One of the beautiful cichlid family is The African Butterfly cichlid. It is a small riverine cichlid from Western Africa. Specifically southeast Guinea, Sierra Leone, and Western Liberia. It rarely grows up to more than 4″ in total length and it has a temperament quite similar to that of the kribensis – relatively peaceful, rarely the substrate digger to, and it seldom bothers plants. Even in a mixed species aquarium they could pairs and tight family groups which allow them to breed successfully . Of course, it is an acceptable candidate for the comtank.
They are quite difficult to distinguish two sexes when they aren’t spawning. Both sexes are amber in color with blue spangling across the lateral scales from the eye to the caudal peduncle. Further, both the male and the female possess a forward pointing black cheek stripe, a black opercular blotch, and red and white edging on their dorsal fins. In additional random black blotches appear with changes in mood, and appear intensely on the female during spawning. The sexes also show no discernable difference in finnage. Thus, the only observable differences between the sexes are the female’s rounded abdomen is just prior to spawning and the male’s larger size about 4 inches, beside three inches in the female.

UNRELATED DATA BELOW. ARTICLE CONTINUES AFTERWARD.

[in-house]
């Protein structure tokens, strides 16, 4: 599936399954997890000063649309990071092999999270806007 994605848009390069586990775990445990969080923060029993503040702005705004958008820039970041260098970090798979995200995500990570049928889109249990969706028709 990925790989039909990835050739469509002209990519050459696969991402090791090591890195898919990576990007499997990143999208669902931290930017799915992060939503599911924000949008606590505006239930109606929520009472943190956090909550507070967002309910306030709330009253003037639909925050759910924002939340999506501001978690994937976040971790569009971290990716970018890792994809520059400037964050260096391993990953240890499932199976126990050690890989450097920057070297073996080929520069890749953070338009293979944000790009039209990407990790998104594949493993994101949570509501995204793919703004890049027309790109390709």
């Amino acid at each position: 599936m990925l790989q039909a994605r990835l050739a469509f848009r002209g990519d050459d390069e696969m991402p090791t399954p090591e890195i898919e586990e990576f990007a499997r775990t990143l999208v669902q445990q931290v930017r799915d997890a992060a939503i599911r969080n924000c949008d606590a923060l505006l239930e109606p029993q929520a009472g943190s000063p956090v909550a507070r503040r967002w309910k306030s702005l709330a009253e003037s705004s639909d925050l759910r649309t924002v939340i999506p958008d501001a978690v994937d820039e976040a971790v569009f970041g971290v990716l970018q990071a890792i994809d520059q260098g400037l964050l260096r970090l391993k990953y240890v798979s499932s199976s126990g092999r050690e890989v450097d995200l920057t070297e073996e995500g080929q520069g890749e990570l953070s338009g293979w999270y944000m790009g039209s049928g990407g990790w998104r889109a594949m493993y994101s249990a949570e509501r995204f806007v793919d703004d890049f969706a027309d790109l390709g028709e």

A group of six young fish was acquired from a local dealer and placed in a well-planted 30 gallon tank with several corydoras catfish and South American cichlids as tankmates. A number of flat stones were added to the tank as potential spawning sites. Local tap water was used and the temperature was maintained at 78 degrees. 50% weekly water changes and a good diet: pellets, various flakes, and live and frozen foods resulted in rapid growth and the fish reached adult size in less than 6 months.
At this moment, the males start to stake out territories around the tank. Fighting was minimal as heavy plantings till broke up sight lines and offered refuge to the losers of water sprite and Java moss . Spawning occurred at roughly ten day intervals immediately after a large water change and recurred. The quenn would start to clean several stones within the king’s territory. The king would soon join the quenn and one stone was selected as the spawning site. Spawning occurred in the usual manner, the female would lay a line of eggs across the selected stone , move away, and the king would follow to fertilize the eggs. This sequence was repeated until a clutch of approximately 250 eggs was deposited. The first and second spawns disappeared overnight, but the third was hatched successfully with both parents tending the eggs and fry. Post-hatching, the parents moved the fry to shallow pits away from the spawning site. The fry were moved several times before they were free swimming, at this point they began to feed on micro-organisms picked from the plants.
Micro worms and baby brine shrimp were added several days later as the fry grew rapidly. Losses were few even in a community tank, as the fry proved quite hearty and their parents were fearless in their defense.
Thus, Anomalochromis thomasi proved to be easy to breed. It is a beautiful, peaceful, and
worthwhile addition to any aquarium.
by Kenneth Balog
from Wet Pet Gazette, Norwalk Aquarium Society